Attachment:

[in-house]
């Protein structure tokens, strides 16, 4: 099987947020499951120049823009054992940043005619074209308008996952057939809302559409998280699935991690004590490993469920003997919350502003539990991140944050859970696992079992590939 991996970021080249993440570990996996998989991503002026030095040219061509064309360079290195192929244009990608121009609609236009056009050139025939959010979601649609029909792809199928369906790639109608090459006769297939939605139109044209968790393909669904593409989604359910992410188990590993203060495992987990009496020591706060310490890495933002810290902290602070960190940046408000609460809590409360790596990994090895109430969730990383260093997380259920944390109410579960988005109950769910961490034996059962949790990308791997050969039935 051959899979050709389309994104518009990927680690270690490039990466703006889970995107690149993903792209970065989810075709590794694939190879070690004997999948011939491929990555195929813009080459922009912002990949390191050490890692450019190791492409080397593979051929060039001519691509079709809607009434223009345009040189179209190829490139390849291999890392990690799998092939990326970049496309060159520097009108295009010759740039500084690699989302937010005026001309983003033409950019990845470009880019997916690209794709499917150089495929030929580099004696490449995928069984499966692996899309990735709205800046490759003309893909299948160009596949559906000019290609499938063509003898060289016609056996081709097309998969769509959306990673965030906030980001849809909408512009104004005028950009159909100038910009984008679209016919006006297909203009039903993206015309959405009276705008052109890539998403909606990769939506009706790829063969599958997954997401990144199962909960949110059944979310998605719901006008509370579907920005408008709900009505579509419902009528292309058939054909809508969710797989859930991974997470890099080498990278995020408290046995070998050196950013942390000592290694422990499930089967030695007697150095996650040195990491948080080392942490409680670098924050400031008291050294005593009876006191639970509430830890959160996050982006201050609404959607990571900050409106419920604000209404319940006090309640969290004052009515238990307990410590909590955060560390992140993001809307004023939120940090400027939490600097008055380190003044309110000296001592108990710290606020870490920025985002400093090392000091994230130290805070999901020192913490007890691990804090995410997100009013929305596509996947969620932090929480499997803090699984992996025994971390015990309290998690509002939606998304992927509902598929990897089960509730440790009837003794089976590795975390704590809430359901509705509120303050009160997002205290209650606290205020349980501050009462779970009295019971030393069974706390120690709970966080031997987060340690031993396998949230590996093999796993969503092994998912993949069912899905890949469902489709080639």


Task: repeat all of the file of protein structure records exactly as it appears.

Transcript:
[in-house]
């Protein structure tokens, strides 16, 4: 099987947020499951120049823009054992940043005619074209308008996952057939809302559409998280699935991690004590490993469920003997919350502003539990991140944050859970696992079992590939 991996970021080249993440570990996996998989991503002026030095040219061509064309360079290195192929244009990608121009609609236009056009050139025939959010979601649609029909792809199928369906790639109608090459006769297939939605139109044209968790393909669904593409989604359910992410188990590993203060495992987990009496020591706060310490890495933002810290902290602070960190940046408000609460809590409360790596990994090895109430969730990383260093997380259920944390109410579960988005109950769910961490034996059962949790990308791997050969039935 051959899979050709389309994104518009990927680690270690490039990466703006889970995107690149993903792209970065989810075709590794694939190879070690004997999948011939491929990555195929813009080459922009912002990949390191050490890692450019190791492409080397593979051929060039001519691509079709809607009434223009345009040189179209190829490139390849291999890392990690799998092939990326970049496309060159520097009108295009010759740039500084690699989302937010005026001309983003033409950019990845470009880019997916690209794709499917150089495929030929580099004696490449995928069984499966692996899309990735709205800046490759003309893909299948160009596949559906000019290609499938063509003898060289016609056996081709097309998969769509959306990673965030906030980001849809909408512009104004005028950009159909100038910009984008679209016919006006297909203009039903993206015309959405009276705008052109890539998403909606990769939506009706790829063969599958997954997401990144199962909960949110059944979310998605719901006008509370579907920005408008709900009505579509419902009528292309058939054909809508969710797989859930991974997470890099080498990278995020408290046995070998050196950013942390000592290694422990499930089967030695007697150095996650040195990491948080080392942490409680670098924050400031008291050294005593009876006191639970509430830890959160996050982006201050609404959607990571900050409106419920604000209404319940006090309640969290004052009515238990307990410590909590955060560390992140993001809307004023939120940090400027939490600097008055380190003044309110000296001592108990710290606020870490920025985002400093090392000091994230130290805070999901020192913490007890691990804090995410997100009013929305596509996947969620932090929480499997803090699984992996025994971390015990309290998690509002939606998304992927509902598929990897089960509730440790009837003794089976590795975390704590809430359901509705509120303050009160997002205290209650606290205020349980501050009462779970009295019971030393069974706390120690709970966080031997987060340690031993396998949230590996093999796993969503092994998912993949069912899905890949469902489709080639």